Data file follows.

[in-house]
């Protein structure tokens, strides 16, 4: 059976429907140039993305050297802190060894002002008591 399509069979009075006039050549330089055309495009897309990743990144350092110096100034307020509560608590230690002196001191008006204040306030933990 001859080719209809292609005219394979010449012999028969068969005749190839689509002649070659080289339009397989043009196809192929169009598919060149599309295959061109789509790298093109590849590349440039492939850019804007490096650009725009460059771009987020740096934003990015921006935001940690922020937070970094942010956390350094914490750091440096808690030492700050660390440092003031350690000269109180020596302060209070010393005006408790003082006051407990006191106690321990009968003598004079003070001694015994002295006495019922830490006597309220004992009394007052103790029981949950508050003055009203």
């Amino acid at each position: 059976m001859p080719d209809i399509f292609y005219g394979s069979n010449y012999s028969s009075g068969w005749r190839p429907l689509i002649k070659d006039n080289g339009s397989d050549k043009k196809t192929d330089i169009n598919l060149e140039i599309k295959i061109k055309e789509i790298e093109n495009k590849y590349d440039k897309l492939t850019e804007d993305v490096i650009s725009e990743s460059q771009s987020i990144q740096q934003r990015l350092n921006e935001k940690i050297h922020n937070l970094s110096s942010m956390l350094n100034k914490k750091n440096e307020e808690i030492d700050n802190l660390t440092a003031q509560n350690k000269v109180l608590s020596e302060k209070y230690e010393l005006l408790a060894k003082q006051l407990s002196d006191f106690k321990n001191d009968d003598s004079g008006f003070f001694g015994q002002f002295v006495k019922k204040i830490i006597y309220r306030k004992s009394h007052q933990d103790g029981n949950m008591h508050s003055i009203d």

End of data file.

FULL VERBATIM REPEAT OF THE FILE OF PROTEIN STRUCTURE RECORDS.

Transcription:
[in-house]
């Protein structure tokens, strides 16, 4: 059976429907140039993305050297802190060894002002008591 399509069979009075006039050549330089055309495009897309990743990144350092110096100034307020509560608590230690002196001191008006204040306030933990 001859080719209809292609005219394979010449012999028969068969005749190839689509002649070659080289339009397989043009196809192929169009598919060149599309295959061109789509790298093109590849590349440039492939850019804007490096650009725009460059771009987020740096934003990015921006935001940690922020937070970094942010956390350094914490750091440096808690030492700050660390440092003031350690000269109180020596302060209070010393005006408790003082006051407990006191106690321990009968003598004079003070001694015994002295006495019922830490006597309220004992009394007052103790029981949950508050003055009203």
């Amino acid at each position: 059976m001859p080719d209809i399509f292609y005219g394979s069979n010449y012999s028969s009075g068969w005749r190839p429907l689509i002649k070659d006039n080289g339009s397989d050549k043009k196809t192929d330089i169009n598919l060149e140039i599309k295959i061109k055309e789509i790298e093109n495009k590849y590349d440039k897309l492939t850019e804007d993305v490096i650009s725009e990743s460059q771009s987020i990144q740096q934003r990015l350092n921006e935001k940690i050297h922020n937070l970094s110096s942010m956390l350094n100034k914490k750091n440096e307020e808690i030492d700050n802190l660390t440092a003031q509560n350690k000269v109180l608590s020596e302060k209070y230690e010393l005006l408790a060894k003082q006051l407990s002196d006191f106690k321990n001191d009968d003598s004079g008006f003070f001694g015994q002002f002295v006495k019922k204040i830490i006597y309220r306030k004992s009394h007052q933990d103790g029981n949950m008591h508050s003055i009203d």